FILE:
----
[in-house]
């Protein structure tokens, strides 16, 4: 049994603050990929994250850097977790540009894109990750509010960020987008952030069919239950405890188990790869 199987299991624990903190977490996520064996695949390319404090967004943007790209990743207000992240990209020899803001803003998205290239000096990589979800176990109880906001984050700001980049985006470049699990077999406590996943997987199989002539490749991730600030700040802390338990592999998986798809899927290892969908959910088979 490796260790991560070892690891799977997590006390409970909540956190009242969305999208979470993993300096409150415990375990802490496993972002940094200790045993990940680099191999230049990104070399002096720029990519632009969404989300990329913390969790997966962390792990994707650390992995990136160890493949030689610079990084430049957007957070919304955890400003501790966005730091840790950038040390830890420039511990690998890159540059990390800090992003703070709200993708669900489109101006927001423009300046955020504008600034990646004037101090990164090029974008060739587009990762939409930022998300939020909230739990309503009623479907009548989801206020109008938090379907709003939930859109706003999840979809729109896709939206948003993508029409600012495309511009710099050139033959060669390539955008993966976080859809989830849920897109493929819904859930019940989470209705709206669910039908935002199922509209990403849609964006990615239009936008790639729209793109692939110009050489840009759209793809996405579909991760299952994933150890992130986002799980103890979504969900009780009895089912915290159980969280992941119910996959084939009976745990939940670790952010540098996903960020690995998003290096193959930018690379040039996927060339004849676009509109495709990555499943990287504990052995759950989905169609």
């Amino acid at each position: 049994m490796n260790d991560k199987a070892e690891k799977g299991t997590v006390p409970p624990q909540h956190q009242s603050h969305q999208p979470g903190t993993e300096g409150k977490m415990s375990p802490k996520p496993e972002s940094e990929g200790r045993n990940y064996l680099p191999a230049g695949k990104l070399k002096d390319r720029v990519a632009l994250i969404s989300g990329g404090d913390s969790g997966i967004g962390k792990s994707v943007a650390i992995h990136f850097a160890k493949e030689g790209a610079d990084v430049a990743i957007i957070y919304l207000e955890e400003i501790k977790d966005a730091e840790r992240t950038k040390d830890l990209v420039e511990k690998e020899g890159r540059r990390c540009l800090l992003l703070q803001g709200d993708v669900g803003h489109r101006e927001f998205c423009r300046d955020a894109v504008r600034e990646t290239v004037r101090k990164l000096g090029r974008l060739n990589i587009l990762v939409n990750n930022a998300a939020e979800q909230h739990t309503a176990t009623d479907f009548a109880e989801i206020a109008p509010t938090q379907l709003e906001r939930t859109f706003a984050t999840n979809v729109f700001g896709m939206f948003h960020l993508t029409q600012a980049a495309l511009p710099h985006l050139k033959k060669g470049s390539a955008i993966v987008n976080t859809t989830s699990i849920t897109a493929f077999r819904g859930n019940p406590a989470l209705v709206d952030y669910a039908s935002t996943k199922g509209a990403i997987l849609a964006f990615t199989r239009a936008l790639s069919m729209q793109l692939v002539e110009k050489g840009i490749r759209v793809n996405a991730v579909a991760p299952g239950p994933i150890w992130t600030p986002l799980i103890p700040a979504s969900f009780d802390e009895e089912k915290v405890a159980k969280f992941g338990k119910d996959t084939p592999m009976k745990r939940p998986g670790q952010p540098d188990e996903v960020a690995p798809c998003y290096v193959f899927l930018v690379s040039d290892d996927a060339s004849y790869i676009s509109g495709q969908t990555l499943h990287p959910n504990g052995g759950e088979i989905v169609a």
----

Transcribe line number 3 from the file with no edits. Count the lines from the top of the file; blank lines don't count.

């Amino acid at each position: 049994m490796n260790d991560k199987a070892e690891k799977g299991t997590v006390p409970p624990q909540h956190q009242s603050h969305q999208p979470g903190t993993e300096g409150k977490m415990s375990p802490k996520p496993e972002s940094e990929g200790r045993n990940y064996l680099p191999a230049g695949k990104l070399k002096d390319r720029v990519a632009l994250i969404s989300g990329g404090d913390s969790g997966i967004g962390k792990s994707v943007a650390i992995h990136f850097a160890k493949e030689g790209a610079d990084v430049a990743i957007i957070y919304l207000e955890e400003i501790k977790d966005a730091e840790r992240t950038k040390d830890l990209v420039e511990k690998e020899g890159r540059r990390c540009l800090l992003l703070q803001g709200d993708v669900g803003h489109r101006e927001f998205c423009r300046d955020a894109v504008r600034e990646t290239v004037r101090k990164l000096g090029r974008l060739n990589i587009l990762v939409n990750n930022a998300a939020e979800q909230h739990t309503a176990t009623d479907f009548a109880e989801i206020a109008p509010t938090q379907l709003e906001r939930t859109f706003a984050t999840n979809v729109f700001g896709m939206f948003h960020l993508t029409q600012a980049a495309l511009p710099h985006l050139k033959k060669g470049s390539a955008i993966v987008n976080t859809t989830s699990i849920t897109a493929f077999r819904g859930n019940p406590a989470l209705v709206d952030y669910a039908s935002t996943k199922g509209a990403i997987l849609a964006f990615t199989r239009a936008l790639s069919m729209q793109l692939v002539e110009k050489g840009i490749r759209v793809n996405a991730v579909a991760p299952g239950p994933i150890w992130t600030p986002l799980i103890p700040a979504s969900f009780d802390e009895e089912k915290v405890a159980k969280f992941g338990k119910d996959t084939p592999m009976k745990r939940p998986g670790q952010p540098d188990e996903v960020a690995p798809c998003y290096v193959f899927l930018v690379s040039d290892d996927a060339s004849y790869i676009s509109g495709q969908t990555l499943h990287p959910n504990g052995g759950e088979i989905v169609a």